Imagine Houston's Future
It's not too hard to imagine Houston as a city that preserves its history
(An article from March 2, 2036)
It has long been accepted that everything's bigger in Texas, and that certainly holds true for the bicentennial celebrations being held today from Brownsville to Dalhart. Here in Houston, events around the city will mark the official kickoff of history observations that will culminate with the 26th annual Houston History Symposium in early November.
The city will pay official honors to the establishment of the Republic of Texas on the steps of historic City Hall, a building that will turn 97 years old this December. It is an apt setting in a city that has embraced its rich past over the last few decades. Joseph Finger's City Hall Building is recognized as one of the best preserved examples of Art Deco architecture in the United States.
Among those in attendance will be fourth grade students from 10 area schools who won a contest entered by Texas History classes across the city. Long a staple of the state curriculum guidelines, Texas History has been joined by elements teaching the value of preservation of the built environment. Introduced through workbooks modeled largely after the introduction of recycling to school children 50 years ago, historic preservation has become the norm among area youth.
Study after study shows that interest in Texas and local history has been rising since new web and video based programs became available to students and adults alike. Non-profit groups such as Houston Arts and Media have produced full-length documentaries and hundreds of short video snippets on a wide array of local subjects, while websites such as www.houstonpreservation.org have brought home the message that it takes tangible history for people to connect to their past.
Other celebration sites include a Texas Independence Day ceremony at Founder's Memorial Park on West Dallas. The city's oldest cemetery is the resting place for men who signed the Republic's Declaration of Independence two hundred years ago today, as well as some two dozen veterans of the Battle of San Jacinto. The burial ground and the adjoining interpretive center have become linchpins of Houston's history tourism industry.
After long taking a back seat to Galveston and San Antonio, Houston has become a popular destination for history and architecture aficionados. In addition to oak-lined streets faced by stately Beaux Arts homes and districts of Victorian or Art Deco commercial buildings, the city has proved especially popular for lovers of the mid-century modern architecture that abounds here.
A special exhibit, Houston 1836, will open this morning at the Houston History Institute. Housed on the bottom three floors of the classical 1915 Texaco Building at 720 San Jacinto , it has proven to be one of the most visited museum attractions in the city since its opening in 2014.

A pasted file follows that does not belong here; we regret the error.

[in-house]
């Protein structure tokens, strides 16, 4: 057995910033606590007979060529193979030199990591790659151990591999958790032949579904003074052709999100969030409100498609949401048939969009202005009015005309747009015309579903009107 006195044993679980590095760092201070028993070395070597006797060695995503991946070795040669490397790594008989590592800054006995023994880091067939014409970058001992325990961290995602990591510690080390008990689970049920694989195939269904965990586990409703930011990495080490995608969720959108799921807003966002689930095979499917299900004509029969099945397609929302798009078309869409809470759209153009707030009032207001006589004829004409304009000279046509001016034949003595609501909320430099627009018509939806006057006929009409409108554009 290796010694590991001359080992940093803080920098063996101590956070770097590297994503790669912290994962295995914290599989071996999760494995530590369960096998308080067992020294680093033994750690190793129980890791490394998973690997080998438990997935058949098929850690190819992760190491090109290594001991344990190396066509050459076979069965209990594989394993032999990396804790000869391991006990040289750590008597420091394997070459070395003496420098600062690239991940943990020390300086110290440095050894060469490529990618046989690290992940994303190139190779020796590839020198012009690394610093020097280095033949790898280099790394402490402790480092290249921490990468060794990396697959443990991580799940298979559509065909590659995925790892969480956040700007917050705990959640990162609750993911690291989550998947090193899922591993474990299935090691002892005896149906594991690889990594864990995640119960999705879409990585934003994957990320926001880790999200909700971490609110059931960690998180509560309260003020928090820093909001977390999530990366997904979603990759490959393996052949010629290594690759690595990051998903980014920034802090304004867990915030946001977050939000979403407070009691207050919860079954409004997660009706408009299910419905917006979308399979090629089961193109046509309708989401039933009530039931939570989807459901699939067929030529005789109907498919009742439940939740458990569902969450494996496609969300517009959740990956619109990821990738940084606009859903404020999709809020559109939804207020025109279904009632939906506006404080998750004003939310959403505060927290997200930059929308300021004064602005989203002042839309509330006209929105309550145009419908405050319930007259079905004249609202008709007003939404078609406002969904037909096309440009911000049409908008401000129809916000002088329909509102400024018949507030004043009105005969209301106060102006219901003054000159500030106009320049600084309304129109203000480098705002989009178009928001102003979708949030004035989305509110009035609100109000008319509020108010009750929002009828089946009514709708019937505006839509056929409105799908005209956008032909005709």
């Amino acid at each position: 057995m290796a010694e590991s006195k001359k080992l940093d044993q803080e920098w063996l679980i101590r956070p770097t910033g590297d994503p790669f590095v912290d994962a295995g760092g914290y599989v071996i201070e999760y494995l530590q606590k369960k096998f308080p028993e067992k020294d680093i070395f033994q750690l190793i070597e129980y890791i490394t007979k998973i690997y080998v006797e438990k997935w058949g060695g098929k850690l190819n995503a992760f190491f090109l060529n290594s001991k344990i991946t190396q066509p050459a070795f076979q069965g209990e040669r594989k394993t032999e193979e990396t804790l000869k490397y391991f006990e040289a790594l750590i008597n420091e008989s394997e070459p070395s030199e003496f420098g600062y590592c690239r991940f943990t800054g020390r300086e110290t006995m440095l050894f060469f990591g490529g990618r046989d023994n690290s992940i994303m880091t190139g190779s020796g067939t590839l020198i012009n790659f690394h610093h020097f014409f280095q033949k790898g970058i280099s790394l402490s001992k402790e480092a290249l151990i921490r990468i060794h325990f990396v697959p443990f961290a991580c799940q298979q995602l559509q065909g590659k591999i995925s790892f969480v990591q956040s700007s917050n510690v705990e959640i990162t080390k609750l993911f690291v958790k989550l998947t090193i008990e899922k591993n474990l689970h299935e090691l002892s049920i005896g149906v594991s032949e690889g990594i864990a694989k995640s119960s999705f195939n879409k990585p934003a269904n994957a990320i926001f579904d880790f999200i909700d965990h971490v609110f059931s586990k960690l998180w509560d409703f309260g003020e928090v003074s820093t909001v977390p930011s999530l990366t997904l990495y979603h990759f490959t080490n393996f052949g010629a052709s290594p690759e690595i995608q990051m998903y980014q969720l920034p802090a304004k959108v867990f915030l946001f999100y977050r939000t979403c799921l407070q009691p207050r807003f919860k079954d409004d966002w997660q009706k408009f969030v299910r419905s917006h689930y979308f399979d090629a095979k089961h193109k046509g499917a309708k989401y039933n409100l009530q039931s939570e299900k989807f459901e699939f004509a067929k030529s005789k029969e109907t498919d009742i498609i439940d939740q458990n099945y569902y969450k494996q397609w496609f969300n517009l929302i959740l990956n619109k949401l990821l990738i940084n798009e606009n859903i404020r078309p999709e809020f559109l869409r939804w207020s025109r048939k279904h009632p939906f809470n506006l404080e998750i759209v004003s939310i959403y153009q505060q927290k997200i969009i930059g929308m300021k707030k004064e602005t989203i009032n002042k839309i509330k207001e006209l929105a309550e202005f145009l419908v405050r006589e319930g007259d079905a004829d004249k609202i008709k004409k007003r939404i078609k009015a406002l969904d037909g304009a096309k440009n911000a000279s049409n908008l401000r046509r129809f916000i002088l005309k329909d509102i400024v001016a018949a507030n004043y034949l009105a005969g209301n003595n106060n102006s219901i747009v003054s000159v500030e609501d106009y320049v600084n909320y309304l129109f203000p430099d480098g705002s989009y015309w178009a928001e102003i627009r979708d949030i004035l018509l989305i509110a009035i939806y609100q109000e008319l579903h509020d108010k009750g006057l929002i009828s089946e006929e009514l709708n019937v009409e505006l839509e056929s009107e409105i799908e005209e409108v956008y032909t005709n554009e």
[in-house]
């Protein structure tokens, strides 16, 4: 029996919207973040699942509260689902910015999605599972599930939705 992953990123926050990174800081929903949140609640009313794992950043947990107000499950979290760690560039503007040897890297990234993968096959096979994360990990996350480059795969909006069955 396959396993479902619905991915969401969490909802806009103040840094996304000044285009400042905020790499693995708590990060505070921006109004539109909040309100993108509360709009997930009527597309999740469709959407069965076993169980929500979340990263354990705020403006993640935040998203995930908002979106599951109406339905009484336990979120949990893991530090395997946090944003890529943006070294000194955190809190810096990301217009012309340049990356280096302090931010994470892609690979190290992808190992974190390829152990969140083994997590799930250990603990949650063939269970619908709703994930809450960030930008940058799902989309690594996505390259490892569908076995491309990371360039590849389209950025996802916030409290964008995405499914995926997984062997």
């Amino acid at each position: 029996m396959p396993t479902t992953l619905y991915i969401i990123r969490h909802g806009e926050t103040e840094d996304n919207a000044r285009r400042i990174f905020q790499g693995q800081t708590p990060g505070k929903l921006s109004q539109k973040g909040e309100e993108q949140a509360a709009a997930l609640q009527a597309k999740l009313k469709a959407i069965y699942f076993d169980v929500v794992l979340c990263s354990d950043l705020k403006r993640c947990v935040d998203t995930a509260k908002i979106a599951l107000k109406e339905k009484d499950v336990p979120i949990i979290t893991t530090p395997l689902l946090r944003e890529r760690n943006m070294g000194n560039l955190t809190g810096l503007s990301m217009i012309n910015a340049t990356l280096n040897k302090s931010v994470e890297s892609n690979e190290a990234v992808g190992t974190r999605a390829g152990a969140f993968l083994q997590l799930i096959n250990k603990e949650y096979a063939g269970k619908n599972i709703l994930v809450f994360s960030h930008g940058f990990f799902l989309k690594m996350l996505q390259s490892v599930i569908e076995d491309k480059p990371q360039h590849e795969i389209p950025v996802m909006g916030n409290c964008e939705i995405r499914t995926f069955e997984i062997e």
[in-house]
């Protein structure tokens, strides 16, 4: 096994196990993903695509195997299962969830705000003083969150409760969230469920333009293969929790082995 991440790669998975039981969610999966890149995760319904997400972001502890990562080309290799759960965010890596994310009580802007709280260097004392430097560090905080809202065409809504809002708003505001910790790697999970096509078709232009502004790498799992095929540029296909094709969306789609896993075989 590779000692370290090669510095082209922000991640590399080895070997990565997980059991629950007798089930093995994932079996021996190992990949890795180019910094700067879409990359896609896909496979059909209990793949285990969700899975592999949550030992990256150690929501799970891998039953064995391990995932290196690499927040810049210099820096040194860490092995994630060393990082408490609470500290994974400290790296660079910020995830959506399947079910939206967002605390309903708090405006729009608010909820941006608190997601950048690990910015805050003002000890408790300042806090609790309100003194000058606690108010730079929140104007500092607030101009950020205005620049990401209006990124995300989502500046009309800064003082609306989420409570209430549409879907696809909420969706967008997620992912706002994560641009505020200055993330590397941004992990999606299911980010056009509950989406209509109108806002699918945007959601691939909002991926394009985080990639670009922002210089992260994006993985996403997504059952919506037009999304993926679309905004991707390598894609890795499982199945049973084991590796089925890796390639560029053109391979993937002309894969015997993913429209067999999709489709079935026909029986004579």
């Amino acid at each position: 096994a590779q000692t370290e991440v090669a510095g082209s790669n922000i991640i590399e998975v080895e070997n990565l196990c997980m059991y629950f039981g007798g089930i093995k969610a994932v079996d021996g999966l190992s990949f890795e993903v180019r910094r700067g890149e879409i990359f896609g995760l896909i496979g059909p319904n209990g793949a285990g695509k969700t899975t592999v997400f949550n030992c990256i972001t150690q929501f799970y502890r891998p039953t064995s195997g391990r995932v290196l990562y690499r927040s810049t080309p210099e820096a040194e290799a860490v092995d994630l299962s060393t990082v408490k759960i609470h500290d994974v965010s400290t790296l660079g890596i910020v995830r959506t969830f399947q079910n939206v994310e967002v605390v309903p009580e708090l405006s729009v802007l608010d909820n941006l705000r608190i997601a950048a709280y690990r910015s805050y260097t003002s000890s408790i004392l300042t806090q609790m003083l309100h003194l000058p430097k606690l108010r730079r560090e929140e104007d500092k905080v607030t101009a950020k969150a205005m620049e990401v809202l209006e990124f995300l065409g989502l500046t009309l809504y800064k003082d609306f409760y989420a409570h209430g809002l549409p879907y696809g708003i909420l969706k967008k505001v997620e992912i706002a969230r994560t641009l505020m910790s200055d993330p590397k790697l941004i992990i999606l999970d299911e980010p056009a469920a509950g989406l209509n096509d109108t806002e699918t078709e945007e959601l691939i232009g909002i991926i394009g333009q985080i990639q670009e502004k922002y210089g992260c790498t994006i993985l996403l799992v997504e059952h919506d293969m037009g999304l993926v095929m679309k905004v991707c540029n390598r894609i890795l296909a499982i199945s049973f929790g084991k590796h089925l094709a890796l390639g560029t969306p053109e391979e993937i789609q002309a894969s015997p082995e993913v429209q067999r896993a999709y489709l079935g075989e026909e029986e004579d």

Many of the city's more than two dozen historic districts will be holding their own small neighborhood parades this afternoon, taking full advantage of the warm and sunny forecast. The historic districts, several of which have long been known as the most stable and affluent in Houston, will revel in what all agree is a small town feel that can still be found inside the Loop. Since the establishment of city historic districts just over 40 years ago, every single designated neighborhood has enjoyed a higher gain in property values than adjoining non-designated areas.
Many residents of the city's many warehouse districts will be spending this Sunday afternoon taking part in community barbeques sponsored by the Houston Parks Department and local grocery chains. An especially large cookout will be held in Mason Park on 75th Street.
Attendees will reflect the diverse culture of the East End, drawing from traditional Hispanic communities such as Magnolia Park, upper middle class enclaves like Idylwood and bastions of young, creative professionals who populate the many lofts to be found in renovated industrial buildings from EaDo to Lockwood. All of them will be representing neighborhoods that boast well over 100 years of Houston history.
In addition to the planned events, hundreds of thousands of Houstonians will observe the Texas bicentennial in smaller ways. Some will enjoy quiet reflection in one of the city's many historic churches or at places like Olivewood Cemetery, Houston's oldest African-American burial ground, now a park-like oasis along White Oak Bayou.
Others will head to one of several launch areas along Buffalo Bayou, the most popular being the Buffalo Bayou Partnership's facility in the old William D. Cleveland Warehouse next to Allen's Landing. From there they can head either upstream or down to see public art, water features or the Gardens and history exhibits to be found at Frost Town, another settlement from the 1830s. It is all part of a sunny day on the most popular recreational urban waterway in America.
So we urge you to celebrate 200 years of Texas in your way. Take a walking tour with the Greater Houston Preservation Alliance, with the Heritage Society at Sam Houston Park or at the Yates Museum Complex in Freedmen's Town. Bicentennials only happen once, so embrace your past while you have the chance.
Mike Vance is the executive director of Houston Arts and Media and a new member of the Harris County Historical Commission.